Rabies Control Program
Wisconsin Statute 254 requires that the Health Department investigate all animal bites/exposures involving humans. Public Health Nurses provide education regarding the need for medical treatment and animal quarantine or humane euthanization.
In Washburn County, vaccinated animals that bite may be quarantined for 10 days at home under Ag. 13 Regulations (providing they can secure the animal safely). The animal is observed by the trained observer (Public Health Nurses) twice during the 10 days. This allows pet owners to keep the animal home avoiding added veterinary observation cost. Home quarantine is up to the discretion of the nurse and the status of the home quarantine facility.
A Guide for Victims of Animal Bites
- Immediately wash the bite with soap and water to reduce the risk of rabies.
- See your doctor.
- You will need a tetanus/diphtheria booster if it has been more than 5 years since your last one.
- You may need antibiotics, as animal bites frequently cause infection.
- You may need rabies shots if the animal that bit you is not available for quarantine or rabies testing. Rabies is fatal and vaccine should be started within 72 hours.
- Report the bite by calling the Health Department at 635-4400 or law enforcement.
- If the animal is domestic (ex: dog or cat) the Health Department will quarantine the animal for 10 days. If the animal shows any symptoms of rabies, you will be notified so you can begin the rabies vaccine. The animal will be euthanized and the brain sent in for testing. If the results are negative, the vaccine can be stopped.
- If the animal is wild (ex: raccoon, skunk, fox, bat, wolf hybrid) and was not captured, you should contact your doctor immediately to start the rabies vaccine.
- If the animal is wild and has been captured, call the Spooner Veterinary Clinic at 635-2874 to arrange for the animal to be sacrificed and sent in for rabies testing. Do not kill the animal unless it is the only way to capture it. Do not damage the head, as the brain must be intact for rabies testing. Refrigerate (do not freeze) the dead animal until it can be taken to the Spooner Veterinary Clinic.
When Your Pet Bites
Wisconsin State Law (SS95.21) requires that any cat or dog that bites a person be quarantined for 10 days so that it can be observed for signs of rabies – regardless of vaccine status. Rabies is a fatal disease that is transmitted by the saliva of an infected warm-blooded animal. Animals infected with rabies at the time of the bite will show symptoms within 10 days.
- Report the bite by calling the Health Department at 635-4400 or local law enforcement.
- Vaccinated animals must be kept away from humans and in a confined area. Example: a kennel, cage, or garage if the animal is on a chain (not a rope). The animal must be chained if there is no top to the confined area and must not be able to reach the sides.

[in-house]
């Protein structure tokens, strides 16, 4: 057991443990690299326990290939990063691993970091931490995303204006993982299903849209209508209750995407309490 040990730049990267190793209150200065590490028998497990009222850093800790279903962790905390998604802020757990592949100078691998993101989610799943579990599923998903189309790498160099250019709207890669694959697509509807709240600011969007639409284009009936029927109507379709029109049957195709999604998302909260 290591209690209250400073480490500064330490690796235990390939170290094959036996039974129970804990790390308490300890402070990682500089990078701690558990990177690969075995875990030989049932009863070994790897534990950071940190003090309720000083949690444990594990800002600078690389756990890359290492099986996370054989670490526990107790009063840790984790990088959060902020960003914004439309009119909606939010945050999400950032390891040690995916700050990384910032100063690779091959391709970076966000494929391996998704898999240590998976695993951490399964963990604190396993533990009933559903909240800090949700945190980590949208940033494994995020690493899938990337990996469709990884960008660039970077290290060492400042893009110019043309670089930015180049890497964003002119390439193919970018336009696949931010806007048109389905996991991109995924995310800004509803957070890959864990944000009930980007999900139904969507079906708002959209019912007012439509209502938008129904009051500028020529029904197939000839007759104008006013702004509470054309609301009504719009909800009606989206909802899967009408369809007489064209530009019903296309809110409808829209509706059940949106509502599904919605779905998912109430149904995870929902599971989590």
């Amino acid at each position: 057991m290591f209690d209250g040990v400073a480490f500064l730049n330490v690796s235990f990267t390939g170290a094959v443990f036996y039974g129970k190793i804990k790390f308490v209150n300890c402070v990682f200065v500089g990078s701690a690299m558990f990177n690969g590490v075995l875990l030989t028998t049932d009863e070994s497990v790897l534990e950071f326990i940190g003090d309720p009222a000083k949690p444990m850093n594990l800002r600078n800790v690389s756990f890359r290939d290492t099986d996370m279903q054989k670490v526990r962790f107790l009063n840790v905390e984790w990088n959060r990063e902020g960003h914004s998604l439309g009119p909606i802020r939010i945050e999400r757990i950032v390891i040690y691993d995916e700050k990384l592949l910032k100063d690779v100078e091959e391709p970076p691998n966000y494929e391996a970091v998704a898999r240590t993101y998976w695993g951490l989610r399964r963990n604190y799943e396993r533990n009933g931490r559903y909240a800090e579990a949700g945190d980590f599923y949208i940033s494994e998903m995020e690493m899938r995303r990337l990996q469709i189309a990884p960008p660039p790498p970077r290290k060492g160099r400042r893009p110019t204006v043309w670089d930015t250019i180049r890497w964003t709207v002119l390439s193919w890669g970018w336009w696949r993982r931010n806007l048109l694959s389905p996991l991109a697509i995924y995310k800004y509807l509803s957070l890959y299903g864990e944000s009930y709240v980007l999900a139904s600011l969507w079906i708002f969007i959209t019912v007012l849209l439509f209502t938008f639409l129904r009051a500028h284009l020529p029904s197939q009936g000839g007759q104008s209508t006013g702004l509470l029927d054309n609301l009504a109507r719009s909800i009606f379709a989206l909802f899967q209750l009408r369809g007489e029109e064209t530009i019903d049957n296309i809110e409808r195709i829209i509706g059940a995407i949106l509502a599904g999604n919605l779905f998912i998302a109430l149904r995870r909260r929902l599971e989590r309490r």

- The animal can be taken outside by the owner on a chain (not a rope) to urinate or defecate. During this time, the animal must have no other human exposure.
- A public health nurse or a trained animal observer will inspect the animal two times during the quarantine. The animal will remain in quarantine until the trained observer releases it. The owner must be available for the inspection during Health Department working hours (Monday – Friday, 8am – 4:30pm) or the animal must be quarantined at a veterinarian clinic.
- If the animal's behavior changes, (i.e. becomes aggressive, lame, will not get up, eat, etc) a public health nurse or trained animal observer MUST BE NOTIFIED IMMEDIATELY.
- While the animal is in quarantine, it cannot be removed from the premises or killed. The animal cannot leave the county. The animal cannot be sold or given away to anyone.
- A fine of $100 - $1,000 or 60 days imprisonment (or both) may be assessed for failure to comply with a quarantine order.
Prevent Dog Bites
- Consult with a professional (ie: veterinarian, animal behaviorist, or responsible breeder) before choosing a dog to determine an appropriate breed on the basis of the owner’s lifestyle and environment.
- Exclude dogs with histories of aggression from households with children.
- Be sensitive to cues that a child is fearful or apprehensive about a dog, and if so, delay getting a dog.
- Spend time with a dog before buying or adopting it.
- Use caution when bringing a dog or puppy into the home of an infant or toddler.
- Spay/neuter virtually all dogs (this frequently reduces aggressive tendencies).
- Never leave infants or young children alone with any dog.
- Properly socialize or train any dog entering the household. Teach the dog submissive behaviors (ie: rolling over to expose abdomen and relinquishing food without growling).
- Seek professional advice (ie: veterinarian, animal behaviorist, or responsible breeder) immediately if the dog develops aggressive or undesirable behaviors.
- Do not play aggressive games (ie: wrestling) with a dog.
- Teach children basic safety around dogs and review regularly:
- Never approach an unfamiliar dog.
- Never run from a dog or scream.
- Remain motionless when approached by an unfamiliar dog (ie: "be still like a tree").
- If knocked over by a dog, roll into a ball and lie still.
- Never play with a dog unless supervised by an adult.
- Report stray dogs or dogs displaying unusual behavior to an adult immediately.
- Avoid direct eye contact with a dog.
- Do not disturb a dog that is sleeping, eating, or caring for puppies.
- Do not pet a dog without allowing it to see and sniff you first.
- If bitten, tell an adult immediately.
Web Resources: http://www.legis.state.wi.us/statutes/Stat0254.pdf